March 29, 2020 Grant Broggi

Lifting and Back Pain

As a lifter there might come times when you feel pain without actually being injured. If you’re hurting but you’re not actually hurt, it’s best to train through it. Let’s discuss how to do this, specifically how to train through back tweaks and back pain.. 

 

No matter how experienced, you can still tweak your back. I’ve been training hard for the last ten years and I’ve gotten strong. And I still tweak my back every now and then. But wait Coach. I thought you got strong? Don’t you say that getting strong helps protect you from injury? So how do you still tweak your back? Yes. I tweak my back. I don’t break it. It’s not an injury. I’ve learned that back tweaks are a part of the game. They don’t occur to everyone, and they’re not frequent, but when they do occur you have to train through them.

The First Tweak

The first time I tweaked my back was in late 2011. I had already signed up for the Marine Corps but I hadn’t found Starting Strength yet. I was in my front yard deadlifting sets of 15 for God knows why. Everything seemed to be going well, when I felt something in my back. It felt like the air was sucked out of my lumbar and I dropped to the ground. 

 

I laid on the concrete in a puddle of sweat, staring at 225 pounds sitting there on its own. Pain shot to my lumbar when I tried standing. I left the weights in the driveway and crawled into my house.

 

This had never happened to me so the worst-case scenarios raced through my head: Did I just break my back? Will I end up in a wheelchair? Did I just ruin my Marine Corps career? 

 

I called out of work and laid in bed a couple days. I figured moving as little as possible was best for recovery. It never occured to me to try and walk around in those first few days. Instead I tried other potential remedies. My dad recommended I stretch my hamstrings, but that didn’t help. Looking back, this is typical and unhelpful advice (Dad’s now a lifter, I forgive him). I tried a warm bath followed by a cold one. I tried many other of Google’s suggestions, except what would actually help: moving. A few weeks passed and the pain slowly dissipated. 

Anti-Inflammatories and a Deload

Over a decade I’ve developed a protocol for when I tweak my back. Normally I’d pop 800mg of ibuprofen, take a 10 minute walk and do air deadlifts throughout the day. Then I’d rack pull from above the knee for 2-3 days straight until I felt ready to move the bar to the ground. Then I’d deload significantly, taking the deadlift down to the low 300s and build it back up with 20 pound jumps over the next few weeks.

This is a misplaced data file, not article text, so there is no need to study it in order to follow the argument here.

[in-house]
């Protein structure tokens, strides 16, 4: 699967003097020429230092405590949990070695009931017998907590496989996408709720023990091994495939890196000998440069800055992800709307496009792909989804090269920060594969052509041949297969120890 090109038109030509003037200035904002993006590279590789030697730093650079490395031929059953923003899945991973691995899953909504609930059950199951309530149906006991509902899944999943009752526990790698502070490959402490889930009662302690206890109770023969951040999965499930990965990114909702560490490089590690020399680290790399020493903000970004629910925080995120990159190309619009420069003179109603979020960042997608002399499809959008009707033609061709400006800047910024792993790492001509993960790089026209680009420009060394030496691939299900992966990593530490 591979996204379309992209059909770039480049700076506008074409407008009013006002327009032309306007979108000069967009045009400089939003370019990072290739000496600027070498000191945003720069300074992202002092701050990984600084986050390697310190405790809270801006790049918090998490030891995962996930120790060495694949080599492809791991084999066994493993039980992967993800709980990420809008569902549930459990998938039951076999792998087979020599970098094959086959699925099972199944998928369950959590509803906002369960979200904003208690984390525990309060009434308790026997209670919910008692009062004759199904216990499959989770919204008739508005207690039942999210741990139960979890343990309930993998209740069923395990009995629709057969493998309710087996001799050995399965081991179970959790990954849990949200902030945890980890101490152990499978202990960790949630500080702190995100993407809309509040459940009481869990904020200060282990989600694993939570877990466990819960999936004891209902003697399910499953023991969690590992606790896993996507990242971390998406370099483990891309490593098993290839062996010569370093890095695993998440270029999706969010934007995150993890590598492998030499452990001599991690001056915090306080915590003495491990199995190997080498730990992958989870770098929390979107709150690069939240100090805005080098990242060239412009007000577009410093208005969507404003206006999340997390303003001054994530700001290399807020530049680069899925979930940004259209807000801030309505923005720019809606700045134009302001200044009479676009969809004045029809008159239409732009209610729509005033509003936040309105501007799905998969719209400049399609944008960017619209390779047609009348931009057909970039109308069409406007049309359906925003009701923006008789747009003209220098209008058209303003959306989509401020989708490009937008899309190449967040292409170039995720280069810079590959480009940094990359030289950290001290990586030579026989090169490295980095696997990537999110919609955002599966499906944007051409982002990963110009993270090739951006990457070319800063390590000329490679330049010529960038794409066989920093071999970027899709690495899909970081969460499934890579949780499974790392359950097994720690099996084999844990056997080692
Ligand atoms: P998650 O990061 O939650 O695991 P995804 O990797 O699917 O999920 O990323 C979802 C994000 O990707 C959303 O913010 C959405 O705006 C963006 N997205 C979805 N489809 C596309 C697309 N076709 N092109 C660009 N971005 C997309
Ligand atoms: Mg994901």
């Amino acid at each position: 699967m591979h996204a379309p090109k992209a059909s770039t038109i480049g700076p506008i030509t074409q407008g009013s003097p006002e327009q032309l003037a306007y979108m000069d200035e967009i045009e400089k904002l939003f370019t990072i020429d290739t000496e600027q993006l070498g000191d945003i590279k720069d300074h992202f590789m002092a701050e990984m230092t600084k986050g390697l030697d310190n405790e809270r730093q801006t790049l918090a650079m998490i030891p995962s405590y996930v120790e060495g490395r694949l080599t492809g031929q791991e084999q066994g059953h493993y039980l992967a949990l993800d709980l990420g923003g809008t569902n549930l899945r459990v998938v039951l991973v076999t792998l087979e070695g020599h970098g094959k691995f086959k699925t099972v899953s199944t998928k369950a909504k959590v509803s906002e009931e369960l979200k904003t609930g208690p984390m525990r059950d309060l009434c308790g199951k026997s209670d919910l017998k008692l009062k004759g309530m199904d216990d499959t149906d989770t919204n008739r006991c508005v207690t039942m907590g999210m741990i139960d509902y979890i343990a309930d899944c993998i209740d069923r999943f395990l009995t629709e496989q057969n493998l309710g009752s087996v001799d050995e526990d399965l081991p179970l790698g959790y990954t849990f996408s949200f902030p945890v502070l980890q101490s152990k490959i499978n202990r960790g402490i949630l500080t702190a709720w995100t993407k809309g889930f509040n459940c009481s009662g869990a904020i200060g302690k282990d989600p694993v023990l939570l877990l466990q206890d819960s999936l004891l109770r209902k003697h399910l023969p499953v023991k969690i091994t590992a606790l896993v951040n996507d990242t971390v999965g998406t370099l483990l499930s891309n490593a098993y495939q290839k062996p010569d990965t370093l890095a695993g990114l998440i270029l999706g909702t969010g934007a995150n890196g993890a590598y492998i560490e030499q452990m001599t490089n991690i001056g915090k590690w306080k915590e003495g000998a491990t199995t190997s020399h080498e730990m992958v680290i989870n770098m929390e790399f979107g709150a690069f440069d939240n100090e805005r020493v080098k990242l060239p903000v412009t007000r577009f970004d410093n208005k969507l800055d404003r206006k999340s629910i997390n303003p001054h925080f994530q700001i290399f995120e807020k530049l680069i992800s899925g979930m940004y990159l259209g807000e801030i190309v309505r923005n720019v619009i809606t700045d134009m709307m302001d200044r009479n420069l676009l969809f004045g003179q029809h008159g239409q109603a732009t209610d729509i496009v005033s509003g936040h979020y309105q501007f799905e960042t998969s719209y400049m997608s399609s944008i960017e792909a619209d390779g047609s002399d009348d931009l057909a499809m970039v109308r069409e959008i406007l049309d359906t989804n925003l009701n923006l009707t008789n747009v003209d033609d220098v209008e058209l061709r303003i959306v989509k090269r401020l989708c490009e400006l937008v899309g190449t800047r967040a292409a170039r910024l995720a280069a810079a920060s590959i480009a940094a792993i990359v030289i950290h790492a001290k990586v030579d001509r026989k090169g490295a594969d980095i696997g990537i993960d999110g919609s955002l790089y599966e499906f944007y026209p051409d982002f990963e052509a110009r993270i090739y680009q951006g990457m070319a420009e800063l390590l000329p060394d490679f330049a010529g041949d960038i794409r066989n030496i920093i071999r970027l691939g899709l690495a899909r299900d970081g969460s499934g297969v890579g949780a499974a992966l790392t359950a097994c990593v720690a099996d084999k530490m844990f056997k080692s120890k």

This has been my protocol, and it works fine. But it makes me lose a few weeks of training progress and leaves me with some deadlift PTSD. I’ve recently learned a better way.

A New Environment

I flew out to Texas a while ago to teach at a Starting Strength Seminar. I had tweaked my back the day before the flight. Over morning coffee, fellow SSC and DPT Nick D’agostino saw me struggle to put my boots on and he asked what was going on. I told him I had tweaked my back and I explained my normal protocol to deal with it. 

 

Nick introduced a new concept to me which so far has changed the way I think about back pain. He asked me when did I feel the worst and when did I feel the best after a back tweak. Mornings were the worst, getting out of bed. Or after driving. Or standing after sitting for an extended period of time. I felt best after light squatting and deadlifting. 

 

Nick asked me to think about the environment my back is in while sleeping. You’ve had a minor muscular tweak and the body wants to protect it. When you lie in bed, your brain and back get used to that comfortable environment. When you begin to move, the brain starts signaling to remind you to protect your back. Pain arrives, it hurts and you move more carefully.

 

You get your shoes on and follow your protocol. The first thing you do is take a 10 minute walk. What you’re doing is you’re getting the brain and back used to a new environment. At the end of the 10 minutes you feel fine. You try to get your air squats going and feel pain hinging at the hips. But you do it anyway. By rep 5-6 you feel just fine. This doesn’t depend on the load (as long as you’re not going for PRs of course). This is about training your brain and getting your body in an environment it’s comfortable to train in.

You’re not hurt. You’re hurting

We drove to Wichita Falls and I did my normal warmups. By about the 3rd set of warmups most of the pain was gone. The rest of the workout was pain-free. I squatted 385×5, 395×5, 405×5, and then pressed 225 for triples, hip thingamajig and all. I finished my workout and the seminar began. 

 

I sat in the back reviewing for a lecture I was going to give. After sitting for 90 minutes I got up and guess what? My back hurt. Bad. But then I stood, and reminded my brain it’s just adjusting to its new environment. 

 

I’m not a doctor, a back surgeon, or even a DPT. I’m a barbell coach and a guy with previous back pain. I’m also a risk taker, and if I had to bet on it I’d say you’re not hurt. You’re hurting.

Now get your back to a new environment and train. 

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